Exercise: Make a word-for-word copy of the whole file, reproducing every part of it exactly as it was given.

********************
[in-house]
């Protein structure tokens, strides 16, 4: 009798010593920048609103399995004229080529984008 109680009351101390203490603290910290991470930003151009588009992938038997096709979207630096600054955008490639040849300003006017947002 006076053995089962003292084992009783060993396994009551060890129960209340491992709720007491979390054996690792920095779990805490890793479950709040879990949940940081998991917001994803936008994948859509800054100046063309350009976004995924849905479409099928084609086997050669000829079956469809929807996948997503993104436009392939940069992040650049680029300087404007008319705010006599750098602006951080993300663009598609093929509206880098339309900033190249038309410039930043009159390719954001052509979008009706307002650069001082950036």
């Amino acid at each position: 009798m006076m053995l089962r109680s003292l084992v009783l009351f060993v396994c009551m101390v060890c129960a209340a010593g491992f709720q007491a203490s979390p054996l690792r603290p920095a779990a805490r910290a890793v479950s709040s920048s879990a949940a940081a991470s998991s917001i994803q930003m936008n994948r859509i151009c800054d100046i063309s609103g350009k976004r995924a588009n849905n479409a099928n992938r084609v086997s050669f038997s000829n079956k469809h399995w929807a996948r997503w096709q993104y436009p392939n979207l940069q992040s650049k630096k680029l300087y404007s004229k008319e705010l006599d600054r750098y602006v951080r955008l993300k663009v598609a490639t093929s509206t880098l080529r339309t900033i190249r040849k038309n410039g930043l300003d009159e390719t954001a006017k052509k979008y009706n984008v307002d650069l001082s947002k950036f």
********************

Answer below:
[in-house]
């Protein structure tokens, strides 16, 4: 009798010593920048609103399995004229080529984008 109680009351101390203490603290910290991470930003151009588009992938038997096709979207630096600054955008490639040849300003006017947002 006076053995089962003292084992009783060993396994009551060890129960209340491992709720007491979390054996690792920095779990805490890793479950709040879990949940940081998991917001994803936008994948859509800054100046063309350009976004995924849905479409099928084609086997050669000829079956469809929807996948997503993104436009392939940069992040650049680029300087404007008319705010006599750098602006951080993300663009598609093929509206880098339309900033190249038309410039930043009159390719954001052509979008009706307002650069001082950036």
């Amino acid at each position: 009798m006076m053995l089962r109680s003292l084992v009783l009351f060993v396994c009551m101390v060890c129960a209340a010593g491992f709720q007491a203490s979390p054996l690792r603290p920095a779990a805490r910290a890793v479950s709040s920048s879990a949940a940081a991470s998991s917001i994803q930003m936008n994948r859509i151009c800054d100046i063309s609103g350009k976004r995924a588009n849905n479409a099928n992938r084609v086997s050669f038997s000829n079956k469809h399995w929807a996948r997503w096709q993104y436009p392939n979207l940069q992040s650049k630096k680029l300087y404007s004229k008319e705010l006599d600054r750098y602006v951080r955008l993300k663009v598609a490639t093929s509206t880098l080529r339309t900033i190249r040849k038309n410039g930043l300003d009159e390719t954001a006017k052509k979008y009706n984008v307002d650069l001082s947002k950036f």